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NM IQ LLC v. McVEIGH

December 8, 2004.

NM IQ LLC, ARI GOTTESMAN, GAL KAPLAN, 2b VENTURES LLC, BACK BAY CAPITAL PARTNERS LLC, MICHAEL KAGAN, ISRAEL SEED LIMITED PARTNERS III ISRAEL, and ISRAEL SEED LIMITED PARTNERS III CAYMAN Plaintiffs,
v.
PATRICK S. McVEIGH, LAWRENCE S. WINKLER, and RAY CLEEMAN, Defendants.



The opinion of the court was delivered by: JOHN KEENAN, Senior District Judge

OPINION and ORDER

INTRODUCTION

  This case arises out of a merger transaction (the "Acquisition") between plaintiff NM IQ LLC ("NM IQ") and the now-bankrupt OmniSky Corporation ("OmniSky"). NM IQ commenced an action in New York State Court against OmniSky and three of its officers, alleging fraud, fraudulent inducement and mutual mistake. The court dismissed these claims for lack of standing and failure to state a cause of action. Upon leave of the court, seven members of NM IQ were added as plaintiffs. These plaintiffs then filed an amended complaint alleging the same claims against OmniSky and two of the officers. Again, the court dismissed for failure to state a cause of action.

  Prior to filing their amended complaint in the state court, the same plaintiffs commenced an action in this Court against the original three OmniSky officers. This action added claims under Sections 10(b) and 20(a) of the Securities Exchange Act ("1934 Act") to the common law fraud, fraudulent inducement and mutual mistake claims before the state court. Defendants have moved to dismiss under Fed.R.Civ.P. 12(b)(6) and 9(b) on grounds of res judicata, statute of limitations, failure to state claims and failure to plead fraud with sufficient particularity. For the reasons that follow, the Court finds the State Court dismissals preclusive of Plaintiffs' claims before this Court. Defendants' motion is therefore granted. FACTUAL BACKGROUND

  The Complaint alleges the following facts. OmniSky Corporation ("OmniSky") was a wireless technology company that offered service for use on handheld mobile devices. (Compl. ¶ 20). These services permitted subscribers to access the Internet, send and receive e-mail, and conduct e-commerce transactions. (Id.). At the time of the events giving rise to the Complaint, Defendant Patrick S. McVeigh ("McVeigh") was OmniSky's chairman and chief executive officer; defendant Lawrence S. Winkler ("Winkler") was chief financial officer; and defendant Ray Cleeman ("Cleeman") was vice president of finance and treasurer. (Id.).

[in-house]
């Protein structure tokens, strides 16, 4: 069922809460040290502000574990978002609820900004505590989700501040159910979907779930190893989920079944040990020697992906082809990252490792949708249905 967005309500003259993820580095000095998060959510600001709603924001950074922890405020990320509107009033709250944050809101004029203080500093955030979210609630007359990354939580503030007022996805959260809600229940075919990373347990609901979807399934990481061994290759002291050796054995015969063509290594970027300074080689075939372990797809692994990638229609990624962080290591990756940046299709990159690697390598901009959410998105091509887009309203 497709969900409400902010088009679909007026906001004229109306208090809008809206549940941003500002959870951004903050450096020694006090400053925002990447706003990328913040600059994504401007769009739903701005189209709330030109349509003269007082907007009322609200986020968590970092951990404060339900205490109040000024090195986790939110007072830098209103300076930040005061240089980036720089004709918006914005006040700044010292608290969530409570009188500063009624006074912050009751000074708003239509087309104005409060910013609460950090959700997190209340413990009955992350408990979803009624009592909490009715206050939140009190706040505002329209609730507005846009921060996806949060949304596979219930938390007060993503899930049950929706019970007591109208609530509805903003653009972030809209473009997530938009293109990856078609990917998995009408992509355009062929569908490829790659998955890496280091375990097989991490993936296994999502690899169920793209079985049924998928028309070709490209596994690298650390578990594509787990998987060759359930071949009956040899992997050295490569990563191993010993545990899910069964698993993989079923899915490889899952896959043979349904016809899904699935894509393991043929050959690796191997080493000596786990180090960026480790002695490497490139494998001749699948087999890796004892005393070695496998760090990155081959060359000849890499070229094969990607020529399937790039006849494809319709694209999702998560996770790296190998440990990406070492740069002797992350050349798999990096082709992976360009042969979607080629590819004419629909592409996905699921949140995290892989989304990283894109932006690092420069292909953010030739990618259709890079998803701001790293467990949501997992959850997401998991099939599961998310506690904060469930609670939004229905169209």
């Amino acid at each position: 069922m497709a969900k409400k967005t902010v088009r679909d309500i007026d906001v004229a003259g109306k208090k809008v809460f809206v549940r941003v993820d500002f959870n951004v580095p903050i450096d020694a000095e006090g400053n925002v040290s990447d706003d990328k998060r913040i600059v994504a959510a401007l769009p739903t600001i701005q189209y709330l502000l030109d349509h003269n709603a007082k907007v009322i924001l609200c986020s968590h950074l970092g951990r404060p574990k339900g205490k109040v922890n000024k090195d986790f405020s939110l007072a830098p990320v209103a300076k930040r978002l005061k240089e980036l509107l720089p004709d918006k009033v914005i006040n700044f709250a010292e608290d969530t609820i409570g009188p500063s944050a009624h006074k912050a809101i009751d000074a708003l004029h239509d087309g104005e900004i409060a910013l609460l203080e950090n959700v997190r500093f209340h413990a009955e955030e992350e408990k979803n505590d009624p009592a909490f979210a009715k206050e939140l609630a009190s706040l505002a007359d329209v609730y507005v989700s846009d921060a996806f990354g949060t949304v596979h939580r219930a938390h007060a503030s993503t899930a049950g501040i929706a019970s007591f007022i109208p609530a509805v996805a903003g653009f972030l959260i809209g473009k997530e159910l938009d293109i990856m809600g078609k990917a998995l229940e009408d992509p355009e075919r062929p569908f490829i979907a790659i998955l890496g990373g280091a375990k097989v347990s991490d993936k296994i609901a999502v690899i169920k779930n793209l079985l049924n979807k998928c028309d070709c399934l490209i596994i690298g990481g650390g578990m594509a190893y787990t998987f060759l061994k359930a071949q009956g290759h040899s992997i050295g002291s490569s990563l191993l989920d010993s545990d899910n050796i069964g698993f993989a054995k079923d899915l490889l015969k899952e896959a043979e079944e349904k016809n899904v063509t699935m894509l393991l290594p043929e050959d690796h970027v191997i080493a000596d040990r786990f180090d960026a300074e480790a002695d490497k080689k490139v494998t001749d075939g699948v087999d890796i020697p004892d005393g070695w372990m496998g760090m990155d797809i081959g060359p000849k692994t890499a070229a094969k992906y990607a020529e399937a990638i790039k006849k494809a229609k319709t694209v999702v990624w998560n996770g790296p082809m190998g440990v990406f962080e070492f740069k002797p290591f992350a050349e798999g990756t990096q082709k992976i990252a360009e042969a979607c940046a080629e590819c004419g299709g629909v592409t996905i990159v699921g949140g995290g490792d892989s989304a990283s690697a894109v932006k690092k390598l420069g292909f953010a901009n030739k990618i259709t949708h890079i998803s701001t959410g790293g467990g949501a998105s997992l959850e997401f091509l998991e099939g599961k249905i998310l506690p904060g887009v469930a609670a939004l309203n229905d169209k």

In October 2000, one month after OmniSky's initial public offering, OmniSky representatives commenced discussions with representatives of technology companies Nomad, Inc. and Nomad LTD (collectively "Nomad") concerning a possible acquisition. (Id. ¶¶ 22-25). Defendants McVeigh and Cleeman, along with then-president Barak Berkowitz ("Berkowitz"), were the primary negotiators for OmniSky. (Id. ¶ 25). Jacob Davidson ("Davidson"), a founder of Nomad and beneficial interest-holder in plaintiffs 2bVentures LLC ("2b") and Back Bay Capital Partners LLC ("Back Bay"), was the primary spokesman for Nomad. (Id. ¶ 25). In anticipation of the Acquisition, the seven non-NM IQ plaintiffs, who collectively owned 94% of Nomad, created NM IQ and transferred their interests to the new entity. (Id. ¶ 12). NM IQ was formed for the sole purpose of effecting the merger transaction with OmniSky. (Id.).

  Three representations by Defendants during the merger negotiations form the basis of Plaintiffs' claims. The first involved OmniSky's ability to fund itself going forward. In October and November 2000, Cleeman provided Davidson with eight reports by Wall Street analysts. (Id. ¶ 30). The analysts' consensus was that OmniSky had sufficient on-hand cash, would not need additional funding until late in 2001 and would achieve profitability by 2003. (Id. ¶ 31). Plaintiffs also allege that McVeigh represented to Davidson during a November 16, 2000 meeting that OmniSky had sufficient capital under its current business model to continue funding its own and Nomad's operations into 2002. (Id. ¶ 26(a)). While Plaintiffs made allegations concerning OmniSky's ability to fund itself in the state action, their Memorandum of Law states that these allegations are not before this Court. (Pl. Mem. of Law at 32-33).